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Stress / Resilience

Why Employers Care

The prevalence of high stress in employee populations has increased dramatically over the last decade. According to the National Business Group on Health/Towers Watson 2013/2014 Staying@Work™ Survey, composed of 199 HR/health benefit managers, 78% of employers identify stress as the top risk factor for their workforce.

High stress levels can contribute to serious health issues, increase health care costs and affect employees' productivity and performance. Increased stress can also have a negative impact on employee retention and satisfaction, with high-performing employees most frequently citing job stress as the key reason for leaving an organization.

What Can Employers Do?

As the research documenting the prevalence and impact of employee stress grows, more employers are taking action to address this health risk. According to the 2013/2014 Staying@Work™ Survey, 85% of companies took steps to help employees manage stress in 2013.

These activities range from stress management programs such as EAPs, education and awareness campaigns, manager or employee training, and resilience or mindfulness training to opportunities for meditation, yoga, or massage. Employers are also offering policies and resources to help employees manage family and financial issues, including flexible work policies, child care and financial education.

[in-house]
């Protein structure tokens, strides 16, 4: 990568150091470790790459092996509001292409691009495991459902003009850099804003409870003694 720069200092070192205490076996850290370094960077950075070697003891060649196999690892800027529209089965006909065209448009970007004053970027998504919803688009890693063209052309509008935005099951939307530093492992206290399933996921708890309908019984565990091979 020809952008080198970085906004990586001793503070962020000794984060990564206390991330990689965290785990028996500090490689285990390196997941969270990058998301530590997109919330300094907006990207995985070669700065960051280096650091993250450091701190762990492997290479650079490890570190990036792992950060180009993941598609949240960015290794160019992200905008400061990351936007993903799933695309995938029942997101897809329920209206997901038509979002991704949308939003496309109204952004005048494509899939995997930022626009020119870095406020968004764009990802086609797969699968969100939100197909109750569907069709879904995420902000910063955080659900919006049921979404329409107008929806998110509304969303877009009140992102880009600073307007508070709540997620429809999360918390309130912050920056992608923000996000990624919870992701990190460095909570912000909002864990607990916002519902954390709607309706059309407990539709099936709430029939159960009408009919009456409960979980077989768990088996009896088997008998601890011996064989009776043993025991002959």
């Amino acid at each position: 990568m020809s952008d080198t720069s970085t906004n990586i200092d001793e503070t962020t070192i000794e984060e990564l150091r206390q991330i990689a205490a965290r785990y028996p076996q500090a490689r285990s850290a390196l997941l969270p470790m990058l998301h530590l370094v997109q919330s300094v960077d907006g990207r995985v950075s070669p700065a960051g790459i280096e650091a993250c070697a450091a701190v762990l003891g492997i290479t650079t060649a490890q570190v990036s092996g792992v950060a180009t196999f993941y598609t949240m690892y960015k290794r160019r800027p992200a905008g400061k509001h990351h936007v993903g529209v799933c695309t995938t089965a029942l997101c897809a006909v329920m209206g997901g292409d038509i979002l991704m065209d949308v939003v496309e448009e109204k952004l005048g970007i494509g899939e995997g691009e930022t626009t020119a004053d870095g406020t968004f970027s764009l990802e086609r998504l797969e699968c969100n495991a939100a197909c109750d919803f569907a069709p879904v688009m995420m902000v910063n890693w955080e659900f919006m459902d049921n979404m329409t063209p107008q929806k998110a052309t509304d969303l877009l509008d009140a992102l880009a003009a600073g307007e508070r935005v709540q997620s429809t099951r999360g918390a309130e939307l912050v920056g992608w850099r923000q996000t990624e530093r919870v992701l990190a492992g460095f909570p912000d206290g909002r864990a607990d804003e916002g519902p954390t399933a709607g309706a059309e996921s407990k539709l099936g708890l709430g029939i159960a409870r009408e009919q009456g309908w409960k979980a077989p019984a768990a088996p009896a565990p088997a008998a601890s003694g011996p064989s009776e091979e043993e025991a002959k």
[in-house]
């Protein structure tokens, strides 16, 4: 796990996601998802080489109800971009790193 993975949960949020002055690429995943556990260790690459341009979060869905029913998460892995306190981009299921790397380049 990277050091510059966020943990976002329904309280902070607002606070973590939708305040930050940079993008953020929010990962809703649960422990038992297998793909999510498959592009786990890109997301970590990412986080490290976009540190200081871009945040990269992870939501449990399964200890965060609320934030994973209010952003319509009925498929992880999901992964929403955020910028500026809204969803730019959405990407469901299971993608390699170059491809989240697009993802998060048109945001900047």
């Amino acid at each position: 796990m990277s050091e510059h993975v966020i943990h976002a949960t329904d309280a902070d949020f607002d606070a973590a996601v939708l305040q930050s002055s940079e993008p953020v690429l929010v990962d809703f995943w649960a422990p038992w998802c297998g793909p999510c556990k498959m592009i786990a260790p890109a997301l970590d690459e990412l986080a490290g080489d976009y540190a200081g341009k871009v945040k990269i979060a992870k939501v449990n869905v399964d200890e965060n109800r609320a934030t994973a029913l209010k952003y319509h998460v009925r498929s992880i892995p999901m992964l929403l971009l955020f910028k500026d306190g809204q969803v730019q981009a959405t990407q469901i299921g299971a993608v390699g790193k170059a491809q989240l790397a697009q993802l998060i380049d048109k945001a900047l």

Employers should consider the following when designing a program to address stress within their workplace:

  1. Evaluate the prevalence and causes of stress within their population.

  2. Consider whether a direct or indirect approach to stress management is appropriate for the culture. Employers who are unable to address the issue of stress directly can incorporate concepts of stress management into other wellness initiatives or a larger wellness strategy. However due to its prevalence, a dedicated focus on stress may be necessary.

  3. Implement strategies that help eliminate the causes of stress, such as flexible workplace policies or job skills development programs, as well as strategies to help individuals cope with stress.



Page last updated: August 14, 2015

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